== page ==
Ah, Brian.  The problem is that life is being protected visibly less than liberty and the pursuit of happiness.  Worse, it is being protected not at all when it is most vulnerable.  

Then again, liberty and the pursuit of happiness (as understood by the Founding Fathers) have been pretty much tromped on, too.

Of course, apart from life, liberty and the pursuit of happiness are just abstractions.  

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mariemeyer

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Mrs. Meyer has posted here that she voted for Obama, "with reservations."

I'd be interested to hear from her, or others, who did the same thing, what those reservations were, and why they did not prevent her, or others, from voting for Obama.

Paul:

As stated previously I disagree with the PE's support of abortion.  As I processed his platform I voted for him because I feel it is more likely that he will work toward reducing the number of abortions in the United Sates than it is for Roe v Wade to be  overturned in the near future.  I also think his international policies toward developing nations may result in fewer women dying in child birth.   

Marie Meyer

ptmccain

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Mrs. Meyer, thanks. I'm wondering how he will be reducing the number of abortions, when he has promised very clearly that he will sign the Freedom of Choice Act. Your thoughts?

PrSabin

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       And to follow up with Iowakatie's post, here is one more story to check out, from a report done earlier this fall by ABC News:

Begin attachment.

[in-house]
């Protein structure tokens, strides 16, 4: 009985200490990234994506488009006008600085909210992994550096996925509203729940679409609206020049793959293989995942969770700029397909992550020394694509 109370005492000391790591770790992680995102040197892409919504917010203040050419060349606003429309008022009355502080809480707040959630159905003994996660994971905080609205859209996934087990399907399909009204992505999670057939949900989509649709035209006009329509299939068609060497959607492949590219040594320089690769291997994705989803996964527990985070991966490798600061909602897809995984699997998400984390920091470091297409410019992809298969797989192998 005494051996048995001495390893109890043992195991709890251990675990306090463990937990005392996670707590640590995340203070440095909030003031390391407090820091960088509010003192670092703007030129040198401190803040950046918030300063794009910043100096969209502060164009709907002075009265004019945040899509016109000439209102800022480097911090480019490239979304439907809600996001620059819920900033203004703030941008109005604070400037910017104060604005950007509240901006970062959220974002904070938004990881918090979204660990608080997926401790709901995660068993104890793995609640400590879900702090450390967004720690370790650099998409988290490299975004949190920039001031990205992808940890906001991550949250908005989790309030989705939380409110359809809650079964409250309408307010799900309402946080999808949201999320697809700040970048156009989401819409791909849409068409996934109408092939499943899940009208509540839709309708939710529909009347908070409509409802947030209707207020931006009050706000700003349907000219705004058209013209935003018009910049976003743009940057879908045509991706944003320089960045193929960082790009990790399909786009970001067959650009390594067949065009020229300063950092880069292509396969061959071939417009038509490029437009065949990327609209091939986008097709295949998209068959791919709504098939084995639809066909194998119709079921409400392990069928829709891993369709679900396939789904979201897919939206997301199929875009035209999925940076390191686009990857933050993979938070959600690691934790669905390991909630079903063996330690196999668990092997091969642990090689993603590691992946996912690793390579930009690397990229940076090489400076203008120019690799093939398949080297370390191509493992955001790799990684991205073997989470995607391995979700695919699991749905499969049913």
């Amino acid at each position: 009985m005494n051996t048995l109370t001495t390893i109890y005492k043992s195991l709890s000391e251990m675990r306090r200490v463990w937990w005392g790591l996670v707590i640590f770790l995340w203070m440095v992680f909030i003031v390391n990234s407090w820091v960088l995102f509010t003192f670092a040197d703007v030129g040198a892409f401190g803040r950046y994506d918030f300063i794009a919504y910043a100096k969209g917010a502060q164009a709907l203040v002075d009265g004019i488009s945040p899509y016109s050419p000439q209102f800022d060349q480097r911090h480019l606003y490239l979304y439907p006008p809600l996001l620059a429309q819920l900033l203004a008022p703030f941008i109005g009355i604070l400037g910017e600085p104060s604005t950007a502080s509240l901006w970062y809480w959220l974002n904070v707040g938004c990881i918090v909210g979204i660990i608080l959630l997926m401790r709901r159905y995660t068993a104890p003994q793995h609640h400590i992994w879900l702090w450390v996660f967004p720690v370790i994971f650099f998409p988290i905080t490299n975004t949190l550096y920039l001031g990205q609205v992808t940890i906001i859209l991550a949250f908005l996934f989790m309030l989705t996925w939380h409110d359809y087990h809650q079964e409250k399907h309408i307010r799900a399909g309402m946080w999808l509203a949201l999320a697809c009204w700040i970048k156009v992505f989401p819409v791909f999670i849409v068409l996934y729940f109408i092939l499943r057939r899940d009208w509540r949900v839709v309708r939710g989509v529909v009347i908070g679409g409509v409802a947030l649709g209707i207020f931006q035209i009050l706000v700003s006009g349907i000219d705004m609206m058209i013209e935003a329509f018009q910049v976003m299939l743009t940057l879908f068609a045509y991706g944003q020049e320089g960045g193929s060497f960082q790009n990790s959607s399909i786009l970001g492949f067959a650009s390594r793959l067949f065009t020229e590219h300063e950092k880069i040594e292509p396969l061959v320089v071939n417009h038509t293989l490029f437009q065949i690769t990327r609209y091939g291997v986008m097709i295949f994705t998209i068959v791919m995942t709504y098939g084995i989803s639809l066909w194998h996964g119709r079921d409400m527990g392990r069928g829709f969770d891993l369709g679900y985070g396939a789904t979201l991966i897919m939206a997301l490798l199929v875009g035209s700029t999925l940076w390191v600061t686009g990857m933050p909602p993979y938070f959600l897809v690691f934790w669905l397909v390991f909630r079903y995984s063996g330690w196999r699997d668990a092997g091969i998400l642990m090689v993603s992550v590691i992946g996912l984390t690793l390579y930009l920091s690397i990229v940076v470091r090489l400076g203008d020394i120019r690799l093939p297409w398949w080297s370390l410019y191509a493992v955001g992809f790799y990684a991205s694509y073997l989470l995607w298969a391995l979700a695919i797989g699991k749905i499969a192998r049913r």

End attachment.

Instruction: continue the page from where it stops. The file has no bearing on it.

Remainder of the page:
http://abcnews.go.com/Health/story?id=5627305&page=1

     This story out of Memphis, Tenn. is the other side of the tragedy.  These babies are not being aborted, but they are dying nonetheless.  I do not raise this as an argument for abortion; one tragedy doesn't make another one acceptable.  But there is more to this whole issue of abortion and decisions about life in the womb than "women who just don't want their babies."

     As Katie said, we need to go out and be the church.

I believe that Pastor Wolf is on the right track here. In my opinion, the Church’s witness to the sanctity of human life in its opposition to abortion is most effective and most persuasive when it is a part of a comprehensive life ethic. An ethic which in addition to opposing abortions, advocates for work, bread, and dignity (including housing and health care) for all human creatures, responsible reproduction, opposition to the death penalty, the repudiation of nuclear weapons, and a scrupulous application of the just war doctrine.

In addition, such a life ethic must also acknowledge and address the situation of those who make life and death decisions without the necessary resources, support, and encouragement to sustain human dignity from life’s beginning to its natural end.

John_Hannah

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Mrs. Meyer, thanks. I'm wondering how he will be reducing the number of abortions, when he has promised very clearly that he will sign the Freedom of Choice Act. Your thoughts?

Paul:

Unfortunately, the present Executive Order prohibiting abortion under federal auspices does not actually reduce abortions. It simply sends them elsewhere.

Peace, JOHN HANNAH
Pr. JOHN HANNAH, STS

Harvey_Mozolak

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I have asked this before in an abortion discussion and has been met with silence.  I know something of the Roman Catholic answer.  What is our Lutheran (albeit divided as we always are) answer (or answers) to the question-- what is the salvic state of those people who are aborted?  And what does our view of such salvation or condemnation or lack of knowledge/certainty have to day to our postion on abortion in the first place?  (Universalists need not respond, please)   Harvey Mozolak
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http://lineandletterlettuce.blogspot.com

Jay

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Above all, let us not wallow in the "possibilities" of what effect a pro-abortion president might have on this nation.  Let us go out and be the church.

Agreed!

And, greetings from a fellow Iowan.